Thomas added that part of the problem is lack of network diversity or interpersonal integration. For example, he said business executives are calling him now asking “'What did I miss?' My White friends aren't calling me up asking that question, because we've been having that conversation. Most White executives, senior leaders, deans, and presidents, they don't have that diversity in their networks."

When asked how Pardee RAND can help to break down these walls, Thomas said it's especially important for minority students to be mentored and supported, because there are so few minority faculty members.

"When we hire deans, when we appoint department chairs, look at their record on mentoring students who don't look like them. What's their record on mentoring faculty who don't look like them?" Thomas said. "That tells you a huge amount. Hire faculty whose research takes things like race into account.

“Every great piece of research has an autobiographical element behind it. That's even more so for students of color going into a Ph.D. program, and it's usually harder to hide.”

He explained, "Every great piece of research has an autobiographical element behind it. That's even more so for students of color going into a Ph.D. program, and it's usually harder to hide."

If faculty members don’t appreciate that, Thomas said, minority students especially may find themselves doing work that doesn’t interest them intellectually.

"How a dean defines the intellectual terrain we've got to map also sends signals of value to who we need here," he said. "That has to do with what students we want, what faculty we want, and that's where I would start."

A follow-up question asked how RAND and other predominantly White institutions could better support people of color.

"We have to be open to learning what we don't know," Thomas said. "If you don't have a lot of faculty of color, to learn what you need to know, you'll have to learn it from your students. It's about creating relationships, and trust, and engaging, and being honest. It's a back and forth."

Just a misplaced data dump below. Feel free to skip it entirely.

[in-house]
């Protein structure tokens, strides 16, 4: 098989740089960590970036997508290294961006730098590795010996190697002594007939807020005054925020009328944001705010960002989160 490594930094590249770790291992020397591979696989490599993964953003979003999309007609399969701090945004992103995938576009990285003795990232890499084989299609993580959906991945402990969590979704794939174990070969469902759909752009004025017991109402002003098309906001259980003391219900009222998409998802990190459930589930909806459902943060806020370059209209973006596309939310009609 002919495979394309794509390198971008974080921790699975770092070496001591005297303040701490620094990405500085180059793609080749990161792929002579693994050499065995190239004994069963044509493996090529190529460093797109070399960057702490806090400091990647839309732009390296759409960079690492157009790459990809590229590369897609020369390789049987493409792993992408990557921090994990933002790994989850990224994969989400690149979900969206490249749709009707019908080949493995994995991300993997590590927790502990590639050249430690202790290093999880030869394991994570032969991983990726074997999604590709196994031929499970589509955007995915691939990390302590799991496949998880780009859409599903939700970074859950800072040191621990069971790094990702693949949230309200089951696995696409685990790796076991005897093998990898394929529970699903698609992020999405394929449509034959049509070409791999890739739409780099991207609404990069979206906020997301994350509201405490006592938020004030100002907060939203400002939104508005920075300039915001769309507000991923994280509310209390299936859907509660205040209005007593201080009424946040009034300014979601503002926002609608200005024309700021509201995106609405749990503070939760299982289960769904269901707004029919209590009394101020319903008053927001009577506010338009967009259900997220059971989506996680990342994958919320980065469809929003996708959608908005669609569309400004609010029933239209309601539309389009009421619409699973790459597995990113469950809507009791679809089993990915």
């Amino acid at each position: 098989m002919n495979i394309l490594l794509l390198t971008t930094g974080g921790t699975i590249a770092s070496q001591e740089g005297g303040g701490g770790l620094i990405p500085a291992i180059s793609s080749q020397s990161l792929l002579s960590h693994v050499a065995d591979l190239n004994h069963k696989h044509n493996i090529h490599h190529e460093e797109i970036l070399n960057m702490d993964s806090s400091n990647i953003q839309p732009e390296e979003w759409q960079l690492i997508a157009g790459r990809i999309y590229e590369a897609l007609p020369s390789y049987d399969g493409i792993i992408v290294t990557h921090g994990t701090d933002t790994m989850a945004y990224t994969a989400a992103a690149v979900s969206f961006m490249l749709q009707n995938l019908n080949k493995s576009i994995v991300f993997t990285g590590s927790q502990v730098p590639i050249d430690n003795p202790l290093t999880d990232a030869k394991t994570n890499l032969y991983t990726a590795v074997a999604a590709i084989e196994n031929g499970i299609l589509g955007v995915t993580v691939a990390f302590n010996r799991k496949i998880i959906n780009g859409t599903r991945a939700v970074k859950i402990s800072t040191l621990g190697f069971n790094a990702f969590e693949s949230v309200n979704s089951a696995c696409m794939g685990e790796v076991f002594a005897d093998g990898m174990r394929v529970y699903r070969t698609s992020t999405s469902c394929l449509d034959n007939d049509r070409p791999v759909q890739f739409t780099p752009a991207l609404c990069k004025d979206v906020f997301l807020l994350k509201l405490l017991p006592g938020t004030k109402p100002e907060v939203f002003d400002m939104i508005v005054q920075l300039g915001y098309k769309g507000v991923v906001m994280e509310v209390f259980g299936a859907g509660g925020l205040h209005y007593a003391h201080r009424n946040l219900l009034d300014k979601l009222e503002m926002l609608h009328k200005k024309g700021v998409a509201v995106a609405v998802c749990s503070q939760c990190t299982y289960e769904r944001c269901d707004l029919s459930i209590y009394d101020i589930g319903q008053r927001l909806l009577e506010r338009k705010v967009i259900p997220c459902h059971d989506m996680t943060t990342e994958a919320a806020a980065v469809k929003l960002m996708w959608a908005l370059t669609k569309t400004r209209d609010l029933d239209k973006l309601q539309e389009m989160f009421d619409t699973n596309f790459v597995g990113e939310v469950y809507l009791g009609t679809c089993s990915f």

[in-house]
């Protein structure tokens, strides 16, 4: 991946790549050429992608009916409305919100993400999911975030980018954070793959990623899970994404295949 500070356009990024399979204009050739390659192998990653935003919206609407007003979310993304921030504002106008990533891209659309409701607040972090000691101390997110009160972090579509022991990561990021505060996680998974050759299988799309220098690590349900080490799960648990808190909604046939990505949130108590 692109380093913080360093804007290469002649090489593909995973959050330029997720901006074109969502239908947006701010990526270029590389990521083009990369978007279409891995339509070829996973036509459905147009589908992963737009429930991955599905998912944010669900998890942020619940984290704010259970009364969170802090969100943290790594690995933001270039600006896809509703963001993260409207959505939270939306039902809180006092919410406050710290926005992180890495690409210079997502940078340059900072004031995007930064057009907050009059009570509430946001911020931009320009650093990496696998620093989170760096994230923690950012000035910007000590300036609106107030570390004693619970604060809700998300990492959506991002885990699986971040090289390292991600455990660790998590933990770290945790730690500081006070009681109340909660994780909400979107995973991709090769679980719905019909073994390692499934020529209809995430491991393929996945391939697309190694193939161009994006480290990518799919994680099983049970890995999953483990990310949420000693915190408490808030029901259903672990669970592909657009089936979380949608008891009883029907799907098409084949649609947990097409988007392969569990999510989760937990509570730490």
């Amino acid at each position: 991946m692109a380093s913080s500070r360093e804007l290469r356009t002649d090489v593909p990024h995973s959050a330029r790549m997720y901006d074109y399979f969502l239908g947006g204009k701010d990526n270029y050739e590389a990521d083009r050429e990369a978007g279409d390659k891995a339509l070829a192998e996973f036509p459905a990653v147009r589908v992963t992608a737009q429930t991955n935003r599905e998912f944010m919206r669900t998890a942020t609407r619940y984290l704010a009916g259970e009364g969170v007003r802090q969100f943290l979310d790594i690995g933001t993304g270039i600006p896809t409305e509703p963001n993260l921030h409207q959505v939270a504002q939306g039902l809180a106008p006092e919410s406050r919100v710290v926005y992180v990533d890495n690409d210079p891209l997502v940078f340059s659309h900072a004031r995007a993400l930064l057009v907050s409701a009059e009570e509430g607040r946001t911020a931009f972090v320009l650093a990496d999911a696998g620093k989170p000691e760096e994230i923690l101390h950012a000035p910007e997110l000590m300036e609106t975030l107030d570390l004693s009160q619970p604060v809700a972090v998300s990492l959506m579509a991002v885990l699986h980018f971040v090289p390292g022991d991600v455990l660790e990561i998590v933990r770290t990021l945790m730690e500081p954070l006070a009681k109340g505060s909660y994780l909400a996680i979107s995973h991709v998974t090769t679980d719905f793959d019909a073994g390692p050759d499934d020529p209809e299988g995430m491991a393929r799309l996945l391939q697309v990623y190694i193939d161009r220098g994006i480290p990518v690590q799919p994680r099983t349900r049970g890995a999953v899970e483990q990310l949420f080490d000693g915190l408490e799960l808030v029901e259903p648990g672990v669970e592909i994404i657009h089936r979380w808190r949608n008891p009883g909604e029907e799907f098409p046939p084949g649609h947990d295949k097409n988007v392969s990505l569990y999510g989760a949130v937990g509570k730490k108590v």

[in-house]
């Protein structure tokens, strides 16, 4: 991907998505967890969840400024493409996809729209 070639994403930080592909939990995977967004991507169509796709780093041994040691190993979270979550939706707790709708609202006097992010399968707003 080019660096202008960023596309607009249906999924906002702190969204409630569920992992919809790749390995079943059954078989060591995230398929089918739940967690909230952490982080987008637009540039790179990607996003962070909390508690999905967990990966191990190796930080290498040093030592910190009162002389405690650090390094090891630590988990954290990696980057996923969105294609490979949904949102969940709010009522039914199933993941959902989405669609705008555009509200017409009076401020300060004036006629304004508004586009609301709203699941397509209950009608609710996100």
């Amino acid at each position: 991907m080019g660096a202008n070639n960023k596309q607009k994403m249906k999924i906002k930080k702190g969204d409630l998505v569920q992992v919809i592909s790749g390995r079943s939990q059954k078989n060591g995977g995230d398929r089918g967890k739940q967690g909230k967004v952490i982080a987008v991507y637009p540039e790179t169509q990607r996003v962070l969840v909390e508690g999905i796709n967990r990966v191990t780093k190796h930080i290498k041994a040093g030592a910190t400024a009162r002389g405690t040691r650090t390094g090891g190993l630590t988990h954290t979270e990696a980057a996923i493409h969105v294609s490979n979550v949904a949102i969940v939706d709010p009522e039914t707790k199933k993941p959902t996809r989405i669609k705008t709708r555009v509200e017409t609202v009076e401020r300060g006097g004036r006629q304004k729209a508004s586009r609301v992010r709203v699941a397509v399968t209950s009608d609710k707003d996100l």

This is another reason why diversity is so important within all levels of an organization, he said. He returned to the topic of conversations, or lack thereof.

"A lot of people are having conversations that sound like, 'Hey, tell me what it's like to be Black.' And the White people listen, but they don't really engage. And the Black people leave, not trusting, because it's not a real conversation," he said. "Part of that stems from the fact that, often times, the people asking that question have never had a real conversation with a Black person about race. They're afraid of talking about their racial experience. White people have a racial experience, too. Anybody who has a real Black friend, who they're able to have deep conversations with, they're able to talk about their White racial experience."

Marquis later asked Thomas what public policy has missed. Thomas responded with a question of his own: "What are some of the social dynamics that, if we can't fix them in this country and this world, are likely to threaten its existence?

"We know there are a few. One we're living now: the issue of race. It's pulling us apart. It is tightly linked with another, which is the income gap and wealth gap in our country. They have distinguishing dynamics, but they're inextricably linked."

Until income, wealth, and educational gaps are addressed, Thomas explained, Black families will not progress like their White counterparts.

“We're in the midst of these two viruses. They require the same three things: leadership, relationship, and alignment.”

“We're in the midst of two viruses,” Thomas said, referring to racism and COVID-19. “They require the same three things: leadership, relationship, and alignment. You've got to apply the same leadership you would apply to a problem that you think is important to an organization, to your business, to the issue of institutionalized racism. You have to build the relationships that will equip you as a leader to engage these issues. And you have to have leaders with relationships that help them create new forms of interaction and policies that will address the problem in the long term."

"Leadership in both, in my view, doesn't differ," he said. "It starts with asking, 'How serious is the problem?' If you believe the problem is serious, you are willing to rethink and inconvenience the organization, the country, or the state, wherever you're exercising leadership, in ways that may initially feel uncomfortable, but you're also willing to message why this will make us better, why this will make us healthier."

—Monica Hertzman